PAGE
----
Weights and Measures





Ligula Hemina


5 feet
1000 paces

125 paces (nautical)

the area a yoke of two oxen could plow in a day
the area taken up by a century of legionaries

1 peck

1/2 pint
12 heminae
8 congii



Di Omnes! 

Di Immortales! 

Dis vos aufert or Dis te aufort! 

Pro Iuppiter 


Ita me di juvent! 

Hercle! (or Ercle!) 



Fortuna te favet! 

By Pollux! 

All the Gods! 

Immortal Gods! 

May the Gods Take You Off! 

By Jupiter! 

By Castor! 

So help me Gods! 

By Hercules! 



Luck favors you! 

Mild expletive usually used by men 

Used when startled 

Used when startled 


Used in anger or solemnly 

Mild expletive usually used by women 








Quadrans (copper)

As (copper) = 4 quadrans

Sestertius (brass) = 4 asses

Denarius (silver) = 4 sestertii

Aureus (gold) = 25 denarii



Entrance to the baths = 1 quadrans

Soldier's wages = 225 denarii per year

Apartment rent = 500-5,000 denarii per year

Skilled slave labourer = 2,000 denarii

Pretty house slave = 25,000-50,000 denarii per year

Fine townhouse = 500,000-1,000,000 denarii

(1 denarius = 10 dollars seems a good mental conversion)


Daylight and night are divided into 12 hours each, measured from sunrise to sunset.

The calendar day is counted as the number of days prior to one of three markers days each month:

Kalends - the 1st of the month
Nones - the 7th of the month in March, May, July, October, otherwise the 5th
Ides - the 15th of the month in March, May, July, October, otherwise the 13th

For example, July 4th would be "four before nones," August 8th would be "six before ides," and Februaury 24th would be "six before March kalends."

As determined by the augers and pontiffs, days were divided among those on which public business could be conducted, and those on which it could not. On some days, business was allowed only in the afternoon. Black days, on which is was unlucky to do anything important, were the anniversaries of past disasters, generally military. Every ninth day was market day.

Recent Festivals

March (named for Mars, the father of Romulus and Remus)

April (named for Aphrodite or Venus)

May (named for Maia from Mayday)

June (named for Juno)

July (named for Caius Julius Caesar)

 August (named for Caius Octavianus Cæsar Augustus)


Other Important Festivals



The typical well-to-do Roman citizen had three names. For example, Marcus Tullius Cicero.

Cognomen: Their last name was, as it is with us, their family name (called the cognomen). Sometimes when someone's name was written or spoken the last name would be given first, and their middle name second. Very often the family name derives from some notable feature of a renowned family ancestor. For example, the cognomen "Scaevola" means "Lefty" (from scaevus, "left"), the name taken from a legendary ancestor who volunteered to burn his own right hand off just to scare invaders into lifting a siege on Rome (after all, who wants to fight a race of people who are that patriotic?).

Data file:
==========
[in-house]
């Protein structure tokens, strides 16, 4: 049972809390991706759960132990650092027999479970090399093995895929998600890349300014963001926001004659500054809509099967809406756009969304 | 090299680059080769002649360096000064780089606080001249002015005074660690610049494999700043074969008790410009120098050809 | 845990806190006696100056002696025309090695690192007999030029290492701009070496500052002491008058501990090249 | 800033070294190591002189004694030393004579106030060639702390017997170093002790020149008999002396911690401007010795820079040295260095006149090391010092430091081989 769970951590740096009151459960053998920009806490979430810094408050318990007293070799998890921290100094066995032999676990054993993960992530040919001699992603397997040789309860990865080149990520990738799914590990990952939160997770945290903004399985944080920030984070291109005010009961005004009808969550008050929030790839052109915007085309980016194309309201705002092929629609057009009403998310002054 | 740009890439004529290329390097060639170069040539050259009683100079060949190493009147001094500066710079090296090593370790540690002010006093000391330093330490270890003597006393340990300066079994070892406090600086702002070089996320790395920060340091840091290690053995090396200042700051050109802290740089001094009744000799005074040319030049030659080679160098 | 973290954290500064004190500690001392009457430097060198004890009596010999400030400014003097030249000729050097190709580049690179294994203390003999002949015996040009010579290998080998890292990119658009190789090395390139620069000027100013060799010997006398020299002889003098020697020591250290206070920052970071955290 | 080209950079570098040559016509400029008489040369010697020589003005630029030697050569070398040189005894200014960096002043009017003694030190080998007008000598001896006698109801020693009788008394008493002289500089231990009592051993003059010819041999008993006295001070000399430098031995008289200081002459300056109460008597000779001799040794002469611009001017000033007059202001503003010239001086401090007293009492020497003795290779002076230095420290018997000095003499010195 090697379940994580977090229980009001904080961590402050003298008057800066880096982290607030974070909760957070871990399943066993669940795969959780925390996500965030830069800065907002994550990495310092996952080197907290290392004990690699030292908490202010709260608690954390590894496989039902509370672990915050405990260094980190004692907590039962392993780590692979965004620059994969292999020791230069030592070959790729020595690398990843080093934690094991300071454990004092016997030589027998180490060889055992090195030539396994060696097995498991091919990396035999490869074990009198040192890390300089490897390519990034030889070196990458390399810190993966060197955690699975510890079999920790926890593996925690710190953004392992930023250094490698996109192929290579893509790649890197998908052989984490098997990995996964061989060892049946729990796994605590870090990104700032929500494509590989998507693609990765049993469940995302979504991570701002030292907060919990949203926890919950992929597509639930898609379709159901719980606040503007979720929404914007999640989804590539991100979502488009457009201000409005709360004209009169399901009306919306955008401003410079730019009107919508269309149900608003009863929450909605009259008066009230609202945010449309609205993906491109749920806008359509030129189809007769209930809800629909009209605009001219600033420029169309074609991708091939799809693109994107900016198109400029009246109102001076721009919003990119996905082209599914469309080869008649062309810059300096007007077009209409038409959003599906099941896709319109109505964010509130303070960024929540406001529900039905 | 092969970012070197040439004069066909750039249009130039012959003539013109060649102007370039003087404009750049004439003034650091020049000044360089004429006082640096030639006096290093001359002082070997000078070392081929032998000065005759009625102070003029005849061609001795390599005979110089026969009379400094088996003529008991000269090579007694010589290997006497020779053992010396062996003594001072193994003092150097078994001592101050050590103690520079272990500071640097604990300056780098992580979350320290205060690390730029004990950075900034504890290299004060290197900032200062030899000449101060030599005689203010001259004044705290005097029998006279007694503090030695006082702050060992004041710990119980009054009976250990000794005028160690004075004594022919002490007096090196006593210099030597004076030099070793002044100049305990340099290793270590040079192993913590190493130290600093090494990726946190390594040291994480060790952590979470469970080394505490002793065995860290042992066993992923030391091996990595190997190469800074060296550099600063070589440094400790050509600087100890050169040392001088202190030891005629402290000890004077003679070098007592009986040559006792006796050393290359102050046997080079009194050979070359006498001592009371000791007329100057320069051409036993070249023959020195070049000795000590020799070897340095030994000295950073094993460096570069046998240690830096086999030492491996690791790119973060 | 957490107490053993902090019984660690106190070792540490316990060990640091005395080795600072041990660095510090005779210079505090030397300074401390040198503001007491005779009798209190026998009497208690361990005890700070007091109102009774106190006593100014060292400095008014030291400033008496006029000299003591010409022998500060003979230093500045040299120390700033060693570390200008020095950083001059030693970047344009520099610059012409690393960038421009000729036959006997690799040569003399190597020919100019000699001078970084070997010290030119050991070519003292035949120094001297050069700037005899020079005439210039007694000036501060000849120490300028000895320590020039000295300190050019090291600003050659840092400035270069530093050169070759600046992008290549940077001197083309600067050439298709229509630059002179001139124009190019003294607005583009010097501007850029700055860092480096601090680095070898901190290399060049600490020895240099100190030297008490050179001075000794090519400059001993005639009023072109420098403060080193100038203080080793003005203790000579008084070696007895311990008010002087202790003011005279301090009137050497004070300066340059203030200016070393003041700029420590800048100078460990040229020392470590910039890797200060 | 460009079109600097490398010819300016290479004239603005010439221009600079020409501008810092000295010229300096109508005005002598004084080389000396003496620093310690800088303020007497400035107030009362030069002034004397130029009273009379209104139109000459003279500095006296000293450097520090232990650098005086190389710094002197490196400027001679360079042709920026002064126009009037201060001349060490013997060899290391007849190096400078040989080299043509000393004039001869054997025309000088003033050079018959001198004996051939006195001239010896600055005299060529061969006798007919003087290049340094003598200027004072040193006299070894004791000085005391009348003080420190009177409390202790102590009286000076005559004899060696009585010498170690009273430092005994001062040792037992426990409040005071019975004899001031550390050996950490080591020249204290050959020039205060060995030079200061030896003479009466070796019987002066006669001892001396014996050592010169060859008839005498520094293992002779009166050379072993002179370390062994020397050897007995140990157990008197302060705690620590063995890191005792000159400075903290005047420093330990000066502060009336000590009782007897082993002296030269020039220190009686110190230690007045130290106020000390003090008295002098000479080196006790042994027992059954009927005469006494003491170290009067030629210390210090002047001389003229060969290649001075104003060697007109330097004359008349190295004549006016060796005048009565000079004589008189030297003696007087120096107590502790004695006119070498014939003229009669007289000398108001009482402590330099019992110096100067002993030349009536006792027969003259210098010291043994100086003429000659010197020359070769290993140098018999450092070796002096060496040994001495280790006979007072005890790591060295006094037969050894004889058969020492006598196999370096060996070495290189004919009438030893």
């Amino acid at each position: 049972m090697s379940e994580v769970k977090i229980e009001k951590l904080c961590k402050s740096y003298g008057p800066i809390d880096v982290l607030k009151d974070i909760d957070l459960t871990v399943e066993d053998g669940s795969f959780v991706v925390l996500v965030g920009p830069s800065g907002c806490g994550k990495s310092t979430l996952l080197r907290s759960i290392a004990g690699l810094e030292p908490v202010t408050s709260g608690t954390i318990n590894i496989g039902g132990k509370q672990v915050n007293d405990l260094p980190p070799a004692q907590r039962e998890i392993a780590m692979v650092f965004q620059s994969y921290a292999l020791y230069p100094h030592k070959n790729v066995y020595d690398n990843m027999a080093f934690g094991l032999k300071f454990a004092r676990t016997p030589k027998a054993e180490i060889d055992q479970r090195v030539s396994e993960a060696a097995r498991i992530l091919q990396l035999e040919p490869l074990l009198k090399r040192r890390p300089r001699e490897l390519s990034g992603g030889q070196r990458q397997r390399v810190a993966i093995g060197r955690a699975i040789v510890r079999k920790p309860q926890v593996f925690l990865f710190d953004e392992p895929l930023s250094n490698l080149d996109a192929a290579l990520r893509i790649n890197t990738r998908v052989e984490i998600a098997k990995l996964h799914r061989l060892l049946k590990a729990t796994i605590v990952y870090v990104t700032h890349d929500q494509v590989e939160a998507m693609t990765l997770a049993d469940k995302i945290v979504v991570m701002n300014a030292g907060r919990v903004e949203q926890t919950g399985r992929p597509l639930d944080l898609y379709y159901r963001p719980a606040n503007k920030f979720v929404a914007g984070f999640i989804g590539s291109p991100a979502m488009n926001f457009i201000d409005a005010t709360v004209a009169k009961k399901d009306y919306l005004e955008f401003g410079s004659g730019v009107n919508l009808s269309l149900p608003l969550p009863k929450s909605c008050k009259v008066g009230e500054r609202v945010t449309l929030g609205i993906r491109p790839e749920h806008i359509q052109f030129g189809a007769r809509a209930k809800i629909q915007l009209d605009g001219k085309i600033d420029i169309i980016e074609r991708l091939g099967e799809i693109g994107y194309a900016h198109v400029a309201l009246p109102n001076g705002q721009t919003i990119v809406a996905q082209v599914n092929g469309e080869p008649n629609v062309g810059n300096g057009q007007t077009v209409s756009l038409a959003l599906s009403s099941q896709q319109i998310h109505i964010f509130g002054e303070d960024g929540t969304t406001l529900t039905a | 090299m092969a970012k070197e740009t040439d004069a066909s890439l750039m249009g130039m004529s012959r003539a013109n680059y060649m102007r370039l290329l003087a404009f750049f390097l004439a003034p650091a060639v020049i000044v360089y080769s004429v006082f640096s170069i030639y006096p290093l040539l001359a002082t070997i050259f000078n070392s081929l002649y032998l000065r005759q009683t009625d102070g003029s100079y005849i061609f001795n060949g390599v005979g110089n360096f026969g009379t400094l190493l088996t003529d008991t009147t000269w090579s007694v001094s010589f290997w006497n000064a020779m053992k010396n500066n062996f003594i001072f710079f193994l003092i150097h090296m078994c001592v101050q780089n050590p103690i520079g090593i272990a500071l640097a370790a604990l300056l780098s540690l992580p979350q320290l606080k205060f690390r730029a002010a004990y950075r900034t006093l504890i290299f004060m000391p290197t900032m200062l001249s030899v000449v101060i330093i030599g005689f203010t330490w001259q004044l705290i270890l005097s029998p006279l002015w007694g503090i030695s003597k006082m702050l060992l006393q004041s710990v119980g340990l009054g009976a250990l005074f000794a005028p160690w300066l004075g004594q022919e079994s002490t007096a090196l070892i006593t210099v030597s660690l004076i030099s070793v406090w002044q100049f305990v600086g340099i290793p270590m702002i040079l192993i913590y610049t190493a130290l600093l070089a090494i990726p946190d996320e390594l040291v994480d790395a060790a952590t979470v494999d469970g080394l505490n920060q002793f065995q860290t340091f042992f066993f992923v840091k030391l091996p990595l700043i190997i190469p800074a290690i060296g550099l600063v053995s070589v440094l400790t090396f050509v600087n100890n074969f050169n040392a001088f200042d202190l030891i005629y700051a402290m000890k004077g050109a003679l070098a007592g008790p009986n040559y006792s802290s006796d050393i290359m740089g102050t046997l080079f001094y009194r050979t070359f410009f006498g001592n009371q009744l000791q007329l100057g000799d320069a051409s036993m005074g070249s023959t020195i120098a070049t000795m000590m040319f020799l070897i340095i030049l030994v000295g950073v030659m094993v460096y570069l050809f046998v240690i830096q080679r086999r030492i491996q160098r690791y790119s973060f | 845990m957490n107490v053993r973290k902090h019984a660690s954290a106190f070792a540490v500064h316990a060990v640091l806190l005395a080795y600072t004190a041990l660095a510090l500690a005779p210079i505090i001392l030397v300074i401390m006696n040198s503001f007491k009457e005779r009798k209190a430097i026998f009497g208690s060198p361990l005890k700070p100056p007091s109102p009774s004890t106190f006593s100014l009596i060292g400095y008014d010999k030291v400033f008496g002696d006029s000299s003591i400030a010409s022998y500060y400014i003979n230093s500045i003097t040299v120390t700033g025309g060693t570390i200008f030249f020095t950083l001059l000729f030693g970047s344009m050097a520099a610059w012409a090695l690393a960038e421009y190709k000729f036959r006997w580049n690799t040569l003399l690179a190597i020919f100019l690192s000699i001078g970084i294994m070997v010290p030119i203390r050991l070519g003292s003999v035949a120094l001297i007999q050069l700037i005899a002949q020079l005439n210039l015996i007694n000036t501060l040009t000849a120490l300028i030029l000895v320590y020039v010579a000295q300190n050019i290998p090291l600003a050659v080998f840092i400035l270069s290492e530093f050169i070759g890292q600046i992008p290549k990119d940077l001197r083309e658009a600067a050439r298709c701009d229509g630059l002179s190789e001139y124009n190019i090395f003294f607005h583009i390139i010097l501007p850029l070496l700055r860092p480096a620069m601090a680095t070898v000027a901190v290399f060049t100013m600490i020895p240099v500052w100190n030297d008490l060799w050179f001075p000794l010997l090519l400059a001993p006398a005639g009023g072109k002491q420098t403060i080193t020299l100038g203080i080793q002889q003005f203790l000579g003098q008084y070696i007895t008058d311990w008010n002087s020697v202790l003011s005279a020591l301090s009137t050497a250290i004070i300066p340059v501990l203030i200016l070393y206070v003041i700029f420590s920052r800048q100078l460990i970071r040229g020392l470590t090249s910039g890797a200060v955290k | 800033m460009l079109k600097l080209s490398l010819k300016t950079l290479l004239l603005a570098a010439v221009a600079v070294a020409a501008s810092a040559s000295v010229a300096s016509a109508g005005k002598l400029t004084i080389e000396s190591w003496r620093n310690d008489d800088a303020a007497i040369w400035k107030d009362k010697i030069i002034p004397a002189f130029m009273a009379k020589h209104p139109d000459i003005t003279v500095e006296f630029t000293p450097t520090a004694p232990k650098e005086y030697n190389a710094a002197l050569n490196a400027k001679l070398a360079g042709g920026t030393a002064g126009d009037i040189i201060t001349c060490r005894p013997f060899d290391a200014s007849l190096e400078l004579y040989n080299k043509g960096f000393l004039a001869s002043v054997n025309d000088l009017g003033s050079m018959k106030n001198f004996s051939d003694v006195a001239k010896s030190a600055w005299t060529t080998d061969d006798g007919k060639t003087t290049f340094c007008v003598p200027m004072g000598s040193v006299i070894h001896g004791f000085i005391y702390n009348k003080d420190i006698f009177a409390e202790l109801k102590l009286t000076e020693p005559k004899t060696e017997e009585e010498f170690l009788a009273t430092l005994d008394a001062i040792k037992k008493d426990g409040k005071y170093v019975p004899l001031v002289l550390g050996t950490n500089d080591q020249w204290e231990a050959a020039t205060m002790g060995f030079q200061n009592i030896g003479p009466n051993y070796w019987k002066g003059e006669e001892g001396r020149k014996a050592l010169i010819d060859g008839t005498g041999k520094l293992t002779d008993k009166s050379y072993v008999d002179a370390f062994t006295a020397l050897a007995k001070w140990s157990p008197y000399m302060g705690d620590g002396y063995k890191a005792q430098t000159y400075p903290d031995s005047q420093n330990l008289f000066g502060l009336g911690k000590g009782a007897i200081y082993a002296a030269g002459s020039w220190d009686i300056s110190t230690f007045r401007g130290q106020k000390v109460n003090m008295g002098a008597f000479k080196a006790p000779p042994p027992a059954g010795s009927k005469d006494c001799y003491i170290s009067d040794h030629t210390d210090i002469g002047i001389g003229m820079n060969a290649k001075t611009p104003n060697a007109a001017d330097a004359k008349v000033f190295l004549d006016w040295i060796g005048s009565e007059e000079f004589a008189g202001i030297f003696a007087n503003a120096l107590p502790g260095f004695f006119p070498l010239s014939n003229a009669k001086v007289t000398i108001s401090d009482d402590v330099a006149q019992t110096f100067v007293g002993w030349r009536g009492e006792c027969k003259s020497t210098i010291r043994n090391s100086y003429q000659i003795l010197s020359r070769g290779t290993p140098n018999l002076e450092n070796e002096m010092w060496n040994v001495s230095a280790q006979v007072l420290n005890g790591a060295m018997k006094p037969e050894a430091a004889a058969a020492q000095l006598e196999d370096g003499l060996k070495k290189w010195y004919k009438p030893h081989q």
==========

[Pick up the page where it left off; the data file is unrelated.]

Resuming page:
Nomen: A Roman's middle name was his clan name (called the nomen). A Roman clan was called a gens and one gens consisted of numerous familia. All clan names end with -ius in Latin, and famous examples are Julius (Julius Caesar's first name was actually Gaius), Tullius ("Tully"), Plinius ("Pliny"), and Flavius.

Praenomen: The first name was called the praenomen and was a personal name much like our first names today. Although we also employ a limited number of first names (how many people do you know named Mike or John?), among the Roman upper classes there were only some twenty or so names in use, so they were usually abbreviated.

Adoption: Usually, when someone was adopted into a new family they took the name of their adoptive father, while sometimes retaining their old family name, now modified to be an adjective (that is, the ending -ianus was added in Latin). For example, when Caesar adopted Gaius Octavius he became Gaius Julius Caesar Octavianus, hence "Octavian" (later hailed as Augustus). Freed slaves, too, often adopted their previous master's name, and kept their original, single name as their last name.

Honorary Names: Often someone will be given or will take an honorary name, usually from a notable military victory. This name was called an agnomen and was often passed from father to sons, one of the many ways Roman society tried to egg its young men into living up to the reputations of their ancestors. Famous examples are Germanicus (for victories in Germany) and Africanus (for victories in Africa), but also Augustus ("Magesty" or "Reverend") and Empiricus (for being a renowned member of that particular school of medical theory).

Women: Women usually took no first name. They simply acquired the clan-name of their father, or sometimes of others (a maternal grandfather, for example), suitably feminized (e.g. Julia from Julius). If there was more than one in a family they would be noted by the appellation "the elder" (maior) or "the younger" (minor), or they would be numbered (Secunda, Tertia, Quartia, etc.). Sometimes women also took a family name, usually from their father. However, when they married they did not change their names. The only indication of their marriage might be the occasional inclusion of the possessive form of their husband's clan-name.

(From http://www.columbia.edu/~rcc20/romans/nomina.html)